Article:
can be revoked
can be integrated with Google Sheet (=IMPORTDATA(…))
100k rows returned
how to troubleshoot performance issues
use CLI commands like pg:diagnose or Diagnose tab (not available on Hobby plans)
expensive queries – queries running slowly or takes a significant amount of execution time
Run EXPLAIN ANALYZE (via pg:psql)
identify used/unused indexes
upgrade to the latest database
how to do rollbacks from backups – can rollback DB to a certain point in time – similar to the release deployment – heroku releases:rollback
follows the same pattern as follower and fork and does not affect the primary database
how does it relate to the Heroku Connect add-on? – More on this on Heroku Enterprise topic for syncing Salesforce records
Heroku’s managed key-value store as a service
create a Redis instance and attach it to an app
I was not able to play with this add-on as it is paid, but get an in-depth understanding of how the architecture works and concepts is a must
Kafka is a distributed commit log, fault-tolerant communication with producers and consumers using message based topics.
Some use cases
elastic queueing – can accept large volumes of events and consumers/downstream services can pull from these events when available.. this allows scaling and improves stability with fluctuations in volumes
data pipelines and analytics – with Kafka immutable data streams – developers can better build a highly parallel data pipeline for ETL and aggregation of data
microservice coordination –
Kafka concepts to master
Kafka is made of up from a cluster of brokers (instances running Kafka)- numbers of a cluster in a broker can be scaled to increase capacity, resilience, and parallelism
brokers manage the stream of messages sent to Kafka
producers are clients that write to brokers
consumers are clients that read from the broker
topics are made of a number of partitions
allocate more partitions if your consumers are slow compared to your producers
For the second part I’ll be sharing the tips for following.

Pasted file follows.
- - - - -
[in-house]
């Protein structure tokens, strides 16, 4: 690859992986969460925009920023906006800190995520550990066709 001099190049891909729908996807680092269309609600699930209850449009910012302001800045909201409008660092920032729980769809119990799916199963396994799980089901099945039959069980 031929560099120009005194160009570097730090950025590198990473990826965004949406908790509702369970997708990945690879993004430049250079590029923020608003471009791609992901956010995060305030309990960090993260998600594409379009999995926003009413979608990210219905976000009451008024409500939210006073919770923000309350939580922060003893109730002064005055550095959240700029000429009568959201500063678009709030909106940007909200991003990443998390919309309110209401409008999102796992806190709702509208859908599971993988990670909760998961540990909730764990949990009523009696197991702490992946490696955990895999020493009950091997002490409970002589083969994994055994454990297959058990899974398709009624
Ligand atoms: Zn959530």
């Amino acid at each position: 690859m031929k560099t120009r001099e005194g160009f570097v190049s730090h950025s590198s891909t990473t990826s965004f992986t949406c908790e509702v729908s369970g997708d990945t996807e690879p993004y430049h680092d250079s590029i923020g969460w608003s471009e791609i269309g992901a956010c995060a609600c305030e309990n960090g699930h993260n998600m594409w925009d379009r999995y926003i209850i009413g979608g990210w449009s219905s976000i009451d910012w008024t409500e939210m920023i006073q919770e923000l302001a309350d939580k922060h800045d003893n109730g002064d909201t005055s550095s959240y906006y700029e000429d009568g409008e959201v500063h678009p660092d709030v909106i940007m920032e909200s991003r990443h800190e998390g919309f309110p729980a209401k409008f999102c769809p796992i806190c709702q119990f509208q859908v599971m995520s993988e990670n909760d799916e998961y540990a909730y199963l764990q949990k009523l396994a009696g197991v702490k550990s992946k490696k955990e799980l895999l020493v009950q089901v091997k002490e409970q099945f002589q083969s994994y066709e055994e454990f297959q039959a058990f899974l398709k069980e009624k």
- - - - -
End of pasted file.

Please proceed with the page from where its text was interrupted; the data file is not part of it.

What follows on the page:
Salesforce DX already comes with Intellisense for Apex classes and the different primitive types. Eg. Strings
For SObjects it’s a per-project setting you need to enable once you have your project created. Open the Command Palette and choose SFDX: Refresh SObject Definitions
What the command does under the hood is it will create a class definition of the SObject and store them under the .sfdx folder/tools folder. These don’t get committed to version control as the .sfdx folder is by default ignored.
Each class has properties that allows the Intellisense to work.
Once enabled you are good to go.
If you want more tips and information on Salesforce DX checkout my youtube playlist where I cover them in detail.
There are two development models you can follow with Salesforce DX.
First is the package model where you develop against a scratch org and prepare all the components that are needed to deploy, similar to change sets but smarter as it handles the dependencies for you. We will talk about this more in the future.
The other method is what you would be most familiar with if you have been developing with Salesforce for sometime now(Force.com IDE/Mavensmate/IntelliJ), you develop changes against a sandbox and move the metadata to deploy to the target org till you deploy to production.
With Salesforce DX you can still continue to develop against a sandbox. You do not need to enable Dev Hub for developing against a sandbox or DE org.
Requirements ofcourse if you should have VSCode installed, the VSCode Salesfor ce Extension Pack and the Salesforce CLI.
Boot up VSCode and Open the Command Prompt and type SFDX : Create Project with Manifest
The scaffolding created will contain a manifest folder with a package.xml
The default package.xml adds the base ApexClass, ApexComponent, ApexPage, ApexTestSuite, ApexTrigger,AuraDefinitionBundle and StaticResource.
Next is to Authorise the Sandbox you want to work on, Go to the command pallete. SFDX: Authorize and Org.
Next right click on the package.xml and choose Retrieve Source in Manifest in Org.